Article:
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Discussion in 'New Member Introductions - Site Assistance' started by Lovemyipad2, Apr 8, 2011.
To close out apps running in the background
If you double-tap the Home button you can see the 'running' apps. If you touch and hold one of the icons they'll start to jiggle and you can then touch the upper left hand corner of the app's icon that you want to close.
But doing this, does it really kill the app or just removes it from the taskbar?
OK - I knew I should have explained a bit more.
The iPad's operating system, iOS, is not really a multi-tasking system in the way that PC guys think - it's more of a task switching operating system. When you switch from one app to another, the app that you've switched out is suspended and its 'context' (state) is remembered by iOS. Suspended tasks can only perform a very limited range of operations. See this Apple official link for details of what a suspended app is able to do.
What's New in iOS 4 - Apple Developer
iOS leaves recently suspended apps in the iPad's memory (RAM) until it finds it needs that space for another app. Then the suspended app is overwritten but its context is remembered.
When the user switches back to a previously suspended task/app, if it's already in RAM iOS can immediately re-instate it and it 'comes alive' very quickly. If iOS had had to remove it to make room for another app, then it's reloaded from flash and brought up in the state in which it was originally suspended by using the context information that iOS stored when the app was originally suspended.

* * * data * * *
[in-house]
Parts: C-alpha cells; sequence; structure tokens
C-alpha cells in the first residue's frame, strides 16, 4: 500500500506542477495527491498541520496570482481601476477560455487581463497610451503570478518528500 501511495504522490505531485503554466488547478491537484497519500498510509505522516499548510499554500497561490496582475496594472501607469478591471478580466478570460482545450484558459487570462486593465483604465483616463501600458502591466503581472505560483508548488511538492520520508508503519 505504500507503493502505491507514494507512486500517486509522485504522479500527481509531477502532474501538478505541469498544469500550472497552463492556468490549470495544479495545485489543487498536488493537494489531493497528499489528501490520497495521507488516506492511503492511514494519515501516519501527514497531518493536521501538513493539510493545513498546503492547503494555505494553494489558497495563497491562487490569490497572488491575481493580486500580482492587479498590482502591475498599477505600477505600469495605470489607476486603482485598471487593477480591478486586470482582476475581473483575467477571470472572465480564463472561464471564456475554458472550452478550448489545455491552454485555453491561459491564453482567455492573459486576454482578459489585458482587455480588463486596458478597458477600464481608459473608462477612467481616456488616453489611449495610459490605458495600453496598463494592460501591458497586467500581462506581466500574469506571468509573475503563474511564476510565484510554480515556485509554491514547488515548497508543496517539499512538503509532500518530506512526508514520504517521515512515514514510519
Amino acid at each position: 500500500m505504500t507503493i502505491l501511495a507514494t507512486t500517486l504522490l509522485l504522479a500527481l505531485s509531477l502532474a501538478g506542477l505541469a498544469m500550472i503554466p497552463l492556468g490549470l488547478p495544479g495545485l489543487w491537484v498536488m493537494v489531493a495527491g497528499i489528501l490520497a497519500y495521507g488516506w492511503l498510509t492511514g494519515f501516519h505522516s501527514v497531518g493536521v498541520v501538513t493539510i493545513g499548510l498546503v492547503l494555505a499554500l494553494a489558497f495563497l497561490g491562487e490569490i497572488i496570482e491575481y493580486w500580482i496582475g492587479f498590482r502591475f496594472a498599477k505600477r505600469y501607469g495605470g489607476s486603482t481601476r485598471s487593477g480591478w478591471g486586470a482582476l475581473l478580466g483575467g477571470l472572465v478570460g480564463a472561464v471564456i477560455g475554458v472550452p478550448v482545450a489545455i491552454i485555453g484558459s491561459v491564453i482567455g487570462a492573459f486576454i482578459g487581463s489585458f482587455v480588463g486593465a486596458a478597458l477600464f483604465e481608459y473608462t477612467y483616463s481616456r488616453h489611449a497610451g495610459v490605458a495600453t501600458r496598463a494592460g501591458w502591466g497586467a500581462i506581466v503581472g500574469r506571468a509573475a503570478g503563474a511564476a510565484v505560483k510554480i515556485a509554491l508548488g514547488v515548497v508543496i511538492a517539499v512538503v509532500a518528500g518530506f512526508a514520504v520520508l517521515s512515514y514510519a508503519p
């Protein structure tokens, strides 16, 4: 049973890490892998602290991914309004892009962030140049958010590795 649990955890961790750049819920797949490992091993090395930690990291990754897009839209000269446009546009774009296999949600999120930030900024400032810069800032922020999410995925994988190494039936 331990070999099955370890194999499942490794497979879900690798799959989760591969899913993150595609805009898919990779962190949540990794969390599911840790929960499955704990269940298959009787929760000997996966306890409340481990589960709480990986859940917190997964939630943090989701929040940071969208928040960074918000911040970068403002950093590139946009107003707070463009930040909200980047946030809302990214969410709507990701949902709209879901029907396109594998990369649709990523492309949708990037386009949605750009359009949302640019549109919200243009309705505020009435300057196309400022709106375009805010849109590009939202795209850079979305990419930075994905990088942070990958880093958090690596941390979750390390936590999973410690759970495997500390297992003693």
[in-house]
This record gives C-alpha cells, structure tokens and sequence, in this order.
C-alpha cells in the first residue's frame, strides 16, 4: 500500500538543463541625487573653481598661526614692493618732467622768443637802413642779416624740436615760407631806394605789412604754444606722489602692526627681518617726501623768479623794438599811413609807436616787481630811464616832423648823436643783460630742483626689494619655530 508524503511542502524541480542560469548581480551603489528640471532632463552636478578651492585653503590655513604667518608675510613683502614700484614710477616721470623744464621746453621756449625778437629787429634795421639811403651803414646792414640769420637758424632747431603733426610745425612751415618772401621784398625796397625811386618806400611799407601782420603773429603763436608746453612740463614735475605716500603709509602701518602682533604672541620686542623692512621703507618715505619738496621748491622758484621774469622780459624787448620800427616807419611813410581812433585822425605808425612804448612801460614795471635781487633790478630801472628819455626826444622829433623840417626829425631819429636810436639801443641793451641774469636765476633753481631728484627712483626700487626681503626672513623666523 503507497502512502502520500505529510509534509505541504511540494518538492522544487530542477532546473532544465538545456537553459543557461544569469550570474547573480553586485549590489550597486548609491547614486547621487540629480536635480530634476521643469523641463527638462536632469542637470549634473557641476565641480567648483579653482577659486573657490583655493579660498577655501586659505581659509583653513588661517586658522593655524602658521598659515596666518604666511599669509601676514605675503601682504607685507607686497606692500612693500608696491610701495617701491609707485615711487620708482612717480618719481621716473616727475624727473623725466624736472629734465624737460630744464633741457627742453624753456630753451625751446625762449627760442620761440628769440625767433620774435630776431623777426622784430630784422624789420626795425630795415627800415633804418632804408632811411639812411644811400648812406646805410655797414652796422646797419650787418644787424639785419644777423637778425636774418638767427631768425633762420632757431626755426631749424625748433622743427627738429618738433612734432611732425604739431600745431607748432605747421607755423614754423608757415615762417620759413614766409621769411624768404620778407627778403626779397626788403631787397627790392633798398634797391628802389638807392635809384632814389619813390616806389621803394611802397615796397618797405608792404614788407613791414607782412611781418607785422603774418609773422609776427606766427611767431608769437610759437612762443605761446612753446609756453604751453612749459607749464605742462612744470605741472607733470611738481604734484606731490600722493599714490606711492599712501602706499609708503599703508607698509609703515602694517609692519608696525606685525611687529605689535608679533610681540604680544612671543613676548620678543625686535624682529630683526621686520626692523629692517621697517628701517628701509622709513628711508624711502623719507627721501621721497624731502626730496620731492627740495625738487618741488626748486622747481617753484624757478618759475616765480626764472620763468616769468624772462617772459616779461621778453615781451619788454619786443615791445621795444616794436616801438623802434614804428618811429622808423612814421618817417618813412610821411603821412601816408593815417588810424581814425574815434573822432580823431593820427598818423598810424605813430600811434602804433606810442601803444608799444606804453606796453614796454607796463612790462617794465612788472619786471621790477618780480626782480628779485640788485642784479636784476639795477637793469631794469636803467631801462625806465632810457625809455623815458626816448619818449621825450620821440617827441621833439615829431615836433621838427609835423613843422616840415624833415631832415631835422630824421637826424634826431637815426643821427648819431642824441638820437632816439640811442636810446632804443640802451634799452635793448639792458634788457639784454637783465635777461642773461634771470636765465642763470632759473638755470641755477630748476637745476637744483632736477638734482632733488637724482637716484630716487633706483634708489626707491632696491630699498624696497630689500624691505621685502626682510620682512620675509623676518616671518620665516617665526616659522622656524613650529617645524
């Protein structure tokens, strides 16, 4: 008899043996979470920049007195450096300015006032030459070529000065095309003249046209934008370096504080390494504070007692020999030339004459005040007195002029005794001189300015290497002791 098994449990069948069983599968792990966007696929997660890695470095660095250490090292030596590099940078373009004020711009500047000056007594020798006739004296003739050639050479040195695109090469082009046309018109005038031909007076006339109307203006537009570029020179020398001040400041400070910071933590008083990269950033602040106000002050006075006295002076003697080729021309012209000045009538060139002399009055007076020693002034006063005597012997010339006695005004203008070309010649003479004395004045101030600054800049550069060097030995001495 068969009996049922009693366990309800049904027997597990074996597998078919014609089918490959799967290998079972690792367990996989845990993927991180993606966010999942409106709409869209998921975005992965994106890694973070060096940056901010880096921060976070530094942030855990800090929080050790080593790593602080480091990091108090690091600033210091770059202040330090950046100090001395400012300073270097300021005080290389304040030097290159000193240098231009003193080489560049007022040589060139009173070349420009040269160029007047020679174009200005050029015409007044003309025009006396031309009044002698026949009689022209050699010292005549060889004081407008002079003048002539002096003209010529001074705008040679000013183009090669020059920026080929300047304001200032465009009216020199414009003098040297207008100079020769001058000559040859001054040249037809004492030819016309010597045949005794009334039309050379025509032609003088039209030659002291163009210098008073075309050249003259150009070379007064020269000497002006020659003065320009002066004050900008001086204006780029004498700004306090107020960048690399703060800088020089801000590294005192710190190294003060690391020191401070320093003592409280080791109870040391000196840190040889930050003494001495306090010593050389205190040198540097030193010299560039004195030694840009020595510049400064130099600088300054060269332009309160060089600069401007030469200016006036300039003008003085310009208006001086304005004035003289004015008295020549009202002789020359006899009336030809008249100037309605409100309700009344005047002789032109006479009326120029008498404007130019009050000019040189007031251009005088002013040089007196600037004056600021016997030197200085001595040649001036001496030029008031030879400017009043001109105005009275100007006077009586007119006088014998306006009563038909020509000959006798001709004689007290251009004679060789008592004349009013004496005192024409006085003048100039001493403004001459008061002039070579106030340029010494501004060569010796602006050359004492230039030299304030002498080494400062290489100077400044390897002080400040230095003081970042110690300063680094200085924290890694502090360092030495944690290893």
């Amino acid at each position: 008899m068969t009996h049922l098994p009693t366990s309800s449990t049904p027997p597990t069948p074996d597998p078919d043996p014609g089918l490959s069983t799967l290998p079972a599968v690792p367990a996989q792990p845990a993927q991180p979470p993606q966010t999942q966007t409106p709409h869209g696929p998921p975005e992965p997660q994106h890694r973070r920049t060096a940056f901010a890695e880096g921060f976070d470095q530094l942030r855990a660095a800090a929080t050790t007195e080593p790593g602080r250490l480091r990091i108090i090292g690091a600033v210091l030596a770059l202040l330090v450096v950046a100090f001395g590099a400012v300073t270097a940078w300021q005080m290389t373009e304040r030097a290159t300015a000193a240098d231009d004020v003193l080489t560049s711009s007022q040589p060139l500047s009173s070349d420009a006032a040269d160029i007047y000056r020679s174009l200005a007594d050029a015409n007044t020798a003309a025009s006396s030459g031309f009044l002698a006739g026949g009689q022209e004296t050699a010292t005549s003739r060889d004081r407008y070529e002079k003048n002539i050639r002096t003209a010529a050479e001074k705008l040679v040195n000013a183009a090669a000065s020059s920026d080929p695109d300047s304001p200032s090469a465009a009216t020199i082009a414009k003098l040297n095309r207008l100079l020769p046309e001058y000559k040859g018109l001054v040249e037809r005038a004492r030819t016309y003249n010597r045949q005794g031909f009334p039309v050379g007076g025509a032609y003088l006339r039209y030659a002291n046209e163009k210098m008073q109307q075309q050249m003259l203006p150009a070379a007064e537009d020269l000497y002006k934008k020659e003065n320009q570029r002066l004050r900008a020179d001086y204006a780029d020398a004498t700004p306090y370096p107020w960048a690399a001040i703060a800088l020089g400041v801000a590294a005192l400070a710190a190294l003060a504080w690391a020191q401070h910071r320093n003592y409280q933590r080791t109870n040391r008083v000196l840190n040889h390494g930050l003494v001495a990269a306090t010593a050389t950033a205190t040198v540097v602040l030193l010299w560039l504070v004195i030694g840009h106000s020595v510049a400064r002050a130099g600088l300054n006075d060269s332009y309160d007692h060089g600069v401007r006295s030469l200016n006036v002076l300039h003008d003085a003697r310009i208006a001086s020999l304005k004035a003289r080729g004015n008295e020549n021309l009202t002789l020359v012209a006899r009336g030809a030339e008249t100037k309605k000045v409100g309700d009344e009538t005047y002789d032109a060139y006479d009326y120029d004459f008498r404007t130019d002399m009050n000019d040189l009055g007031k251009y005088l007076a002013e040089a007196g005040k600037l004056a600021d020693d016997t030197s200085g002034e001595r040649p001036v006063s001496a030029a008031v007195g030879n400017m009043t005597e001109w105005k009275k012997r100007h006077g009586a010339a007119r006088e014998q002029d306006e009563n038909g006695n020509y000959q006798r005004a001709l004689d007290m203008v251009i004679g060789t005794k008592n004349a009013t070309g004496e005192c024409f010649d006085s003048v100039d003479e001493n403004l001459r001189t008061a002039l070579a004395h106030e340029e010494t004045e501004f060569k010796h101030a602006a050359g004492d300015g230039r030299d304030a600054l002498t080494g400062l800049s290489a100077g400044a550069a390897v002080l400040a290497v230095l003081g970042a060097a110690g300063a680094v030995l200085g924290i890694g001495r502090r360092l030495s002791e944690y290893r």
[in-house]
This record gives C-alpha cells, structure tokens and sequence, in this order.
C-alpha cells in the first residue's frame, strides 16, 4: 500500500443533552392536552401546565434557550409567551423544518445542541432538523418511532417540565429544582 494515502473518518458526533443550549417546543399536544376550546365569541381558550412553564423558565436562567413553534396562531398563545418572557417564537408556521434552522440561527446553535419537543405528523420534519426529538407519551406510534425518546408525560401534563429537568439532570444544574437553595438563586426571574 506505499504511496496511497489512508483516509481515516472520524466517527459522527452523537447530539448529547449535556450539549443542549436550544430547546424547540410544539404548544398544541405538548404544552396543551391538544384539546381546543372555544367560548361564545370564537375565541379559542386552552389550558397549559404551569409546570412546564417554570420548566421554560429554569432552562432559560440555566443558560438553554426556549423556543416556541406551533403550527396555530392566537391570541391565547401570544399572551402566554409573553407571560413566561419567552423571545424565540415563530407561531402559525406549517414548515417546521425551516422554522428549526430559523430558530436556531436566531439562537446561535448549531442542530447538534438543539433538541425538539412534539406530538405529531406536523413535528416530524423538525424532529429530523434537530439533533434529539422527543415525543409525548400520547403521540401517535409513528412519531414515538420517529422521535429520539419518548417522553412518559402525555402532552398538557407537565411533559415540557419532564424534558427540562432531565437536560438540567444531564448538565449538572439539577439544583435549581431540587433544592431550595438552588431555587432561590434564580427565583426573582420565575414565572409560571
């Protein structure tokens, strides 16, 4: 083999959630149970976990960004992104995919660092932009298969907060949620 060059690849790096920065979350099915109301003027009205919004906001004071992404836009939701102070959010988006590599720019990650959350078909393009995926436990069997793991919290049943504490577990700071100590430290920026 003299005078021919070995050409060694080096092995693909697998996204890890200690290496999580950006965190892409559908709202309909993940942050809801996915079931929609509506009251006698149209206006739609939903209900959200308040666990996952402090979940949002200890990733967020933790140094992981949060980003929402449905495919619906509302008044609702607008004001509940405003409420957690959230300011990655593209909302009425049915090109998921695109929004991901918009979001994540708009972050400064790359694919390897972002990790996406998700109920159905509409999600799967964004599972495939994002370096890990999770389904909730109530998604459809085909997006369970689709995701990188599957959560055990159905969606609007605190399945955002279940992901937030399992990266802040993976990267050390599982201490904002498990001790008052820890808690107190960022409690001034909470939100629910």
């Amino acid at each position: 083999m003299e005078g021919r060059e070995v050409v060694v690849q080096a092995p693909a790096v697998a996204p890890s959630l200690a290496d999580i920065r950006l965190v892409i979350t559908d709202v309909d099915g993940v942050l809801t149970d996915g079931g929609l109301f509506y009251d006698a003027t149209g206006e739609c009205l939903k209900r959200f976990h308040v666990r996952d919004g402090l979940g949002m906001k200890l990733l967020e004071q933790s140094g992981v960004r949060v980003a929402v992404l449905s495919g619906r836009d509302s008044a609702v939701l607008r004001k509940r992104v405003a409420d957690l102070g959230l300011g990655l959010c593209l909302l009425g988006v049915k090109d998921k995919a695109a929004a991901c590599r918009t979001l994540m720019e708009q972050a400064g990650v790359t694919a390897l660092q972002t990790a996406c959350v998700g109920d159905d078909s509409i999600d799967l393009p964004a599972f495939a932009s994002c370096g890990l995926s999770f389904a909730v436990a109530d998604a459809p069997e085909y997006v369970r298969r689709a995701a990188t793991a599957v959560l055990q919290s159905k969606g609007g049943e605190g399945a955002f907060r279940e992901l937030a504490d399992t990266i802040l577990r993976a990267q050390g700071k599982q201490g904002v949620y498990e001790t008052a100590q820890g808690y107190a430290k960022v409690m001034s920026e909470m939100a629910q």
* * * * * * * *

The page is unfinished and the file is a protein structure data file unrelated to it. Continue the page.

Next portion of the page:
When you 'flush' a suspended app by using the multi-task bar you do a couple of things. If the app is in RAM still, its space is freed up and another app can use it. If it's already been removed from RAM then its context information is deleted and iOS will forget the state that the app was in originally. Thus, when you start that app up again, it will come up in its default state with no reference to the state it was in when it was last closed (there are some exceptions to this, however, when an app itself stores context information).
So, when you look at the multi-task bar and see all those apps 'running' all they're probably doing is having their context remembered - a few bytes for each app stored in the iPad's flash memory. Only the most recent apps - those that are shown to the left hand side of the multi-task bar - are even candidates to be in RAM. You can usually tell which apps were in RAM by the time the iPad takes to switch back to that app when it's re-instated. Those that are 'down the list' to the right, or even on the next screen, were long ago removed from RAM.
Thanks, Tim. I love the information you've shared.
XSysInfo functions as a task killer, among other things. Even hough it cannot remove the app icons from the Multitaskbar, it does close all apps with 2 clicks (1 to open XSysInfo and 1 to free all memory)